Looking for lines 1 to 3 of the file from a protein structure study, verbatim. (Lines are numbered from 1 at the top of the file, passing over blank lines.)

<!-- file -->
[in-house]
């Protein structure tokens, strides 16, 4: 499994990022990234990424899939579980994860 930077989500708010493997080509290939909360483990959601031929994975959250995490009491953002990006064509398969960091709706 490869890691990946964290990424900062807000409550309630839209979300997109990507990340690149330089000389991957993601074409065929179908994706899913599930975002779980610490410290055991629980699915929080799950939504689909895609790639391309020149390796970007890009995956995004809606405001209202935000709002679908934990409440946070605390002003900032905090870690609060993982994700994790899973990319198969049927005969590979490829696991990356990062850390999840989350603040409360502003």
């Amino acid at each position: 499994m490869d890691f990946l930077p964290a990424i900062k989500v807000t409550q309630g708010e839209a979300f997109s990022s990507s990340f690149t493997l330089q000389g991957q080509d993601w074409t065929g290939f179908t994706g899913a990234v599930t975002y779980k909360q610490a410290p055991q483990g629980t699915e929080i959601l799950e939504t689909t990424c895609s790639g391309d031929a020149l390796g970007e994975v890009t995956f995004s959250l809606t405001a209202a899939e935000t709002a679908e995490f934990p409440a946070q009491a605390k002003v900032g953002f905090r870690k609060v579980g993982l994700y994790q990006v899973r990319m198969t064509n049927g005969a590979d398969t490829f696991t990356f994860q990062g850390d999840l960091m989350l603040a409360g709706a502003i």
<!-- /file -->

[in-house]
């Protein structure tokens, strides 16, 4: 499994990022990234990424899939579980994860 930077989500708010493997080509290939909360483990959601031929994975959250995490009491953002990006064509398969960091709706 490869890691990946964290990424900062807000409550309630839209979300997109990507990340690149330089000389991957993601074409065929179908994706899913599930975002779980610490410290055991629980699915929080799950939504689909895609790639391309020149390796970007890009995956995004809606405001209202935000709002679908934990409440946070605390002003900032905090870690609060993982994700994790899973990319198969049927005969590979490829696991990356990062850390999840989350603040409360502003």
């Amino acid at each position: 499994m490869d890691f990946l930077p964290a990424i900062k989500v807000t409550q309630g708010e839209a979300f997109s990022s990507s990340f690149t493997l330089q000389g991957q080509d993601w074409t065929g290939f179908t994706g899913a990234v599930t975002y779980k909360q610490a410290p055991q483990g629980t699915e929080i959601l799950e939504t689909t990424c895609s790639g391309d031929a020149l390796g970007e994975v890009t995956f995004s959250l809606t405001a209202a899939e935000t709002a679908e995490f934990p409440a946070q009491a605390k002003v900032g953002f905090r870690k609060v579980g993982l994700y994790q990006v899973r990319m198969t064509n049927g005969a590979d398969t490829f696991t990356f994860q990062g850390d999840l960091m989350l603040a409360g709706a502003i």